|Now, a couple of months after Maryam Rajavi claimed the MKO members’ hunger strike was voluntarily, she is urging them to end their strike, apparently because of a Spanish court's ruling against the Iraqi Prime Minister’s Advisor.|
Mujahedin e-khalq organization has been recognized by many credible western sources as a cult-like organization. In mid-2009, the Rand Corporation published a report titled ‘Mujahedin-e Khalq in Iraq: A Policy Conundrum’. The report was written by a team of four who worked for 15 months in the US and Iraq to produce the most thorough analysis to date of the group’s cultish aspects. MKO is referred to as a cult 88 times in this report. It is stated in the report that ‘an examination of MKO activities establishes its cultic practices and its deceptive recruitment and public relations strategies.’ Over time, the MKO was imbued with many of the typical characteristics of a cult, such as authoritarian control, confiscation of assets, sexual control (including mandatory divorce and celibacy), emotional isolation, forced labor, sleep deprivation, physical abuse, and limited exit options.’
In May 2005, Human Rights Watch issued a report describing prison camps within Iraq run by the MKO and severe human rights violations committed by the group against former members. The report described how the MKO was held under tight control of the husband and wife team of Massoud and Maryam Rajavi and has a history of cult-like practices that include forcing members to divorce their spouses and to engage in extended self-criticism sessions.
A 2011 declassified U.S. State Department cable from the U.S. embassy in Baghdad, details interviews with MKO members who managed to escape from Camp Ashraf. The escapees – referred to as defectors in the cable “reaffirmed existing perceptions of the MKO as a cult-like organization that thrives on maintaining control of its members and those lured to Ashraf under false pretenses.”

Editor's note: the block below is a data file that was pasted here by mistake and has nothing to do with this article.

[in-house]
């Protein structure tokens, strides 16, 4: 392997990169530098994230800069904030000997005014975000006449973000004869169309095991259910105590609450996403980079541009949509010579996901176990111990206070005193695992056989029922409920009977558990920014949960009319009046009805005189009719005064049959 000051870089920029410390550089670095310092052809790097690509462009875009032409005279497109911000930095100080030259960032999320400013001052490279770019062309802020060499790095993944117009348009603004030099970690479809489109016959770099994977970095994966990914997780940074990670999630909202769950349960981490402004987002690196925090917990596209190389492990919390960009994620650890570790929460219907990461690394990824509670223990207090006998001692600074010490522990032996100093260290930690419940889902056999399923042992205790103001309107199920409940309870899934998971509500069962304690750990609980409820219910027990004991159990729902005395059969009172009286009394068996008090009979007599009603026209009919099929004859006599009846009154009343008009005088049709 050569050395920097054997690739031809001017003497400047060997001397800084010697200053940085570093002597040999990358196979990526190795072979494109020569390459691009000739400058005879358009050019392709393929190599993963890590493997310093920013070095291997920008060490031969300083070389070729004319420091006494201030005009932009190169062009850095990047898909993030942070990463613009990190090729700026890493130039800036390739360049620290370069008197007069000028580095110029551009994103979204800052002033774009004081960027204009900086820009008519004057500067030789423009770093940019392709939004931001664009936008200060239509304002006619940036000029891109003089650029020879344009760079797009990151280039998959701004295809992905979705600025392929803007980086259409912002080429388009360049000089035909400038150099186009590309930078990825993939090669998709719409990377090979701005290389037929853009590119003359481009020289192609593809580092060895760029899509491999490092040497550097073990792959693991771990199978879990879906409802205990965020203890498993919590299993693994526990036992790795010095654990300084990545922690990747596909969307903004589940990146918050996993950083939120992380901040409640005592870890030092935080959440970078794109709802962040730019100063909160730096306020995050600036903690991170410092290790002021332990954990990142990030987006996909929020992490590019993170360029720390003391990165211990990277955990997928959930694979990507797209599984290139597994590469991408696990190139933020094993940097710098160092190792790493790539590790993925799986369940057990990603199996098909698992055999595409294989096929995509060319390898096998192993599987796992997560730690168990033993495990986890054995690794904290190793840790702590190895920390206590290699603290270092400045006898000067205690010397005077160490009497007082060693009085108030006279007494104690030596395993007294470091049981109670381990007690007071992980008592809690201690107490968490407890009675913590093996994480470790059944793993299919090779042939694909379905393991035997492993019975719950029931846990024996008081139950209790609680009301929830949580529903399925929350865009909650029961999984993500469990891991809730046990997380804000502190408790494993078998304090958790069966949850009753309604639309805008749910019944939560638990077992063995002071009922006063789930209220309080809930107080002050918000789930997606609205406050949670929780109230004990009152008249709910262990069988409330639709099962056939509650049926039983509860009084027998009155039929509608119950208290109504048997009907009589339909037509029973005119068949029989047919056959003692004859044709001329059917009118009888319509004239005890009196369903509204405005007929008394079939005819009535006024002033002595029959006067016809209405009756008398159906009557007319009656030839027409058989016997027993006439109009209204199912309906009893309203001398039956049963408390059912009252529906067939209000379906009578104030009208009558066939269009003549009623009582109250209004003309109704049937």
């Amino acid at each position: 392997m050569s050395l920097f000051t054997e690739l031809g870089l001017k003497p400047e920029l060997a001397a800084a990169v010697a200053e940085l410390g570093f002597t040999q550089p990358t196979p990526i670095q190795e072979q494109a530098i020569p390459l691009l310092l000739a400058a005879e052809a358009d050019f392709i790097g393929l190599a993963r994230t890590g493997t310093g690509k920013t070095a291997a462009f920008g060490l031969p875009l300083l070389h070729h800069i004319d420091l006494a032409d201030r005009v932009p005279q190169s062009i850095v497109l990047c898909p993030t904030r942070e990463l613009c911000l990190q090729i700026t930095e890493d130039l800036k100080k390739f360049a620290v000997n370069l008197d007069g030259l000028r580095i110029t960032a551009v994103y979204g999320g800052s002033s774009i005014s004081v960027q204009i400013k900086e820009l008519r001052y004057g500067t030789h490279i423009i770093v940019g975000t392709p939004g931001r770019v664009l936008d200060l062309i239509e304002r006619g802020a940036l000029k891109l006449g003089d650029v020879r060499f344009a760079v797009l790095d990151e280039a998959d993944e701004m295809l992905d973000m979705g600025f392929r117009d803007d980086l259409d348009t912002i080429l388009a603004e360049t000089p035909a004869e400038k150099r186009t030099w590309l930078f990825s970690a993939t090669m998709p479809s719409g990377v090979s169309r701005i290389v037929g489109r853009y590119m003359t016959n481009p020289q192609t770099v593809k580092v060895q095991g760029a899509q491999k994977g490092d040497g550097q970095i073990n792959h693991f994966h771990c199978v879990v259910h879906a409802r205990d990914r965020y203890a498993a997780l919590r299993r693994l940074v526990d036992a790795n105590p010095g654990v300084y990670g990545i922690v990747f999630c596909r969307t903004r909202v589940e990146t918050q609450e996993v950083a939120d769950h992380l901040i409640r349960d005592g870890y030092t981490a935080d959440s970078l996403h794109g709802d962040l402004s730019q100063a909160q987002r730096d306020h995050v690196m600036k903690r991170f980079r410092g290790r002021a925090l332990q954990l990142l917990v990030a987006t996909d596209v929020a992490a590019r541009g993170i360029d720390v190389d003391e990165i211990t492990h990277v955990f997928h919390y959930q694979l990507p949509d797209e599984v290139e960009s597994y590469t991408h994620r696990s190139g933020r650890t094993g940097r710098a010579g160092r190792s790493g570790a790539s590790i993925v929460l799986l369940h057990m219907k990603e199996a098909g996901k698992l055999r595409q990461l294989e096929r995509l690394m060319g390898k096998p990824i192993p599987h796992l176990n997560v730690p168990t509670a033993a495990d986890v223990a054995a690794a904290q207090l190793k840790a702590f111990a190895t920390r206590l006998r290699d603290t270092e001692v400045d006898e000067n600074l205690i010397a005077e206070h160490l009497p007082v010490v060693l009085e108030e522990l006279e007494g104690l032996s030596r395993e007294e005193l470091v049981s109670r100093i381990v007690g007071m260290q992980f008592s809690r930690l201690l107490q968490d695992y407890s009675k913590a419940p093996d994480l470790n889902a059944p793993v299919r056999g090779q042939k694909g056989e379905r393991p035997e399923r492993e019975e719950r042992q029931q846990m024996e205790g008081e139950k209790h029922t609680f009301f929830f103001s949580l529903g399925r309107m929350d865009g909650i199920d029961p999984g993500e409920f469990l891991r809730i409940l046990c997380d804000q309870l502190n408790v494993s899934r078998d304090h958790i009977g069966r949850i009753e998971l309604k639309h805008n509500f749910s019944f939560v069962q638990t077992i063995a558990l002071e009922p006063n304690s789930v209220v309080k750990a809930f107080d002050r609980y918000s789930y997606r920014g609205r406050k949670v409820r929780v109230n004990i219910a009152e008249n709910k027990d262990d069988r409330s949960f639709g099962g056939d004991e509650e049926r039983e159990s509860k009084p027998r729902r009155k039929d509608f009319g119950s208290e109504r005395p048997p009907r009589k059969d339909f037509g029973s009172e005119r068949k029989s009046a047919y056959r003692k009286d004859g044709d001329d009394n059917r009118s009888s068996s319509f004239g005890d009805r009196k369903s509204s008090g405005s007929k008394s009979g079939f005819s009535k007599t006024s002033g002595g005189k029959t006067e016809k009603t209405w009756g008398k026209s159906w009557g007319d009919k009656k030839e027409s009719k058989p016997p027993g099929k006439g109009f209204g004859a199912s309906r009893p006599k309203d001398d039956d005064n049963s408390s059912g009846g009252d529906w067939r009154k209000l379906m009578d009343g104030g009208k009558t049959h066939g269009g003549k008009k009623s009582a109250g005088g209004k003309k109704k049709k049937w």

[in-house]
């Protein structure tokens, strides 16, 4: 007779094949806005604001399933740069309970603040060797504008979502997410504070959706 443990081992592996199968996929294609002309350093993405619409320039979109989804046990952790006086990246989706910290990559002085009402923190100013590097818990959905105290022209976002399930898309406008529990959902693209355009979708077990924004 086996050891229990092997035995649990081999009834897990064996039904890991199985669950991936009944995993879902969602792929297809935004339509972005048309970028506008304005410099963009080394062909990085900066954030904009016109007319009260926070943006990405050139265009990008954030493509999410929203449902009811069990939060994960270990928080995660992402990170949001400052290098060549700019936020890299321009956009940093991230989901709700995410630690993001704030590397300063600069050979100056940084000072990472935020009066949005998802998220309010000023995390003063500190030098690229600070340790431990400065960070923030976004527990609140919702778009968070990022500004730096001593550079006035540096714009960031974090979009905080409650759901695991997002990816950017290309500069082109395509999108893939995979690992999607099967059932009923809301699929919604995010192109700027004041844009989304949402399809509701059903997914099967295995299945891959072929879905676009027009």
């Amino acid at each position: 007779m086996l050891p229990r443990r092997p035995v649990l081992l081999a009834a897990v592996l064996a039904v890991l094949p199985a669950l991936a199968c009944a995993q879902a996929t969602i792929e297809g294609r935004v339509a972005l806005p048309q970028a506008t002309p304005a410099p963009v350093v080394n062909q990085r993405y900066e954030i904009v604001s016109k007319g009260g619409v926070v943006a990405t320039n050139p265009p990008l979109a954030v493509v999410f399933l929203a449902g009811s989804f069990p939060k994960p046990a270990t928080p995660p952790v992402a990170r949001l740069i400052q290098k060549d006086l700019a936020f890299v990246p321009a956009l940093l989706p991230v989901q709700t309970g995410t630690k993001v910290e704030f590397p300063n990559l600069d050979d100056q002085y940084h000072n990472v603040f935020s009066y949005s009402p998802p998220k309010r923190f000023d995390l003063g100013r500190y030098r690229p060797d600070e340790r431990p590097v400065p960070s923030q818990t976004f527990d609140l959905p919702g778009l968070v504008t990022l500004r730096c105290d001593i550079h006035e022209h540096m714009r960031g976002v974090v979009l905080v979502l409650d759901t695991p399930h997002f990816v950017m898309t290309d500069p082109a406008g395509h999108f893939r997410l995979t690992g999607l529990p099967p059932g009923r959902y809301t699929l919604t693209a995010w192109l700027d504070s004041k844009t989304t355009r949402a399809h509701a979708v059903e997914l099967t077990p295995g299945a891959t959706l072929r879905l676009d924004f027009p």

Although the MKO has always denied its cultic nature, the terrorist group has once more proved unconsciously that these documents are thoroughly accurate.
MKO members at Camp Liberty were forced by their leader, Maryam Rajavi, to go on a hunger strike after an unknown group of people attacked Camp Ashraf on September 1, 2013 and 7 MKO members allegedly disappeared. After MKO was criticized by some former members as a cult which forces its members to go on hunger strike, Maryam Rajavi tried to cover the whole story up in a conference held in Paris by saying: “On the basis of many requests by you, I have appealed to the residents at Liberty to end their strike. But they have said that the only way they can convey their protest with respect to the 7 hostages and the issue of protection at Liberty to everyone else is to make sacrifices with their own bodies.” Critics continued blaming MKO leadership regardless of Rajavi’s claims. As reported by NEJAT Society, a group of former MKO members issued a statement to condemn “forced and useless hunger strike” in Camp Liberty. A part of the statement reads: “In fact, all political and propaganda affairs including self-immolations and hunger strikes are basically organized acts and actually under the order of the leadership and members are due to execute them”.
Now, a couple of months after Maryam Rajavi claimed the MKO members’ hunger strike was voluntarily, she is urging them to end their strike, apparently because of a vote against Faleh Fayad, the Iraqi Prime Minister’s Advisor, by a Spanish court. MKO leader has issued the order without even achieving the announced goals of the hunger strike. Maryam Rajavi seems to be forced to finish the whole show mainly due to the increasing pressure on the cult’s leaders following the forced hunger strike.
Now a question is raised here: “How can the West, including the United States, trust such a cult whose members are fully brainwashed and potentially capable of doing anything if ordered by their leaders? What if MKO leader had ordered the cult’s members to wear explosive belts and blow themselves up in European cities? A similar case has occurred when Maryam Rajavi was arrested by the French Police in 2003. As a protest action following Rajavi’s arrest, 10 MKO members immolated themselves in Paris. The organization has also a long record of using suicide terrorism to take out Iranian political or religious elite. How can the European Union and the United States justify their support for such a cult and still claim to be the pioneers of promoting Human Rights throughout the world?”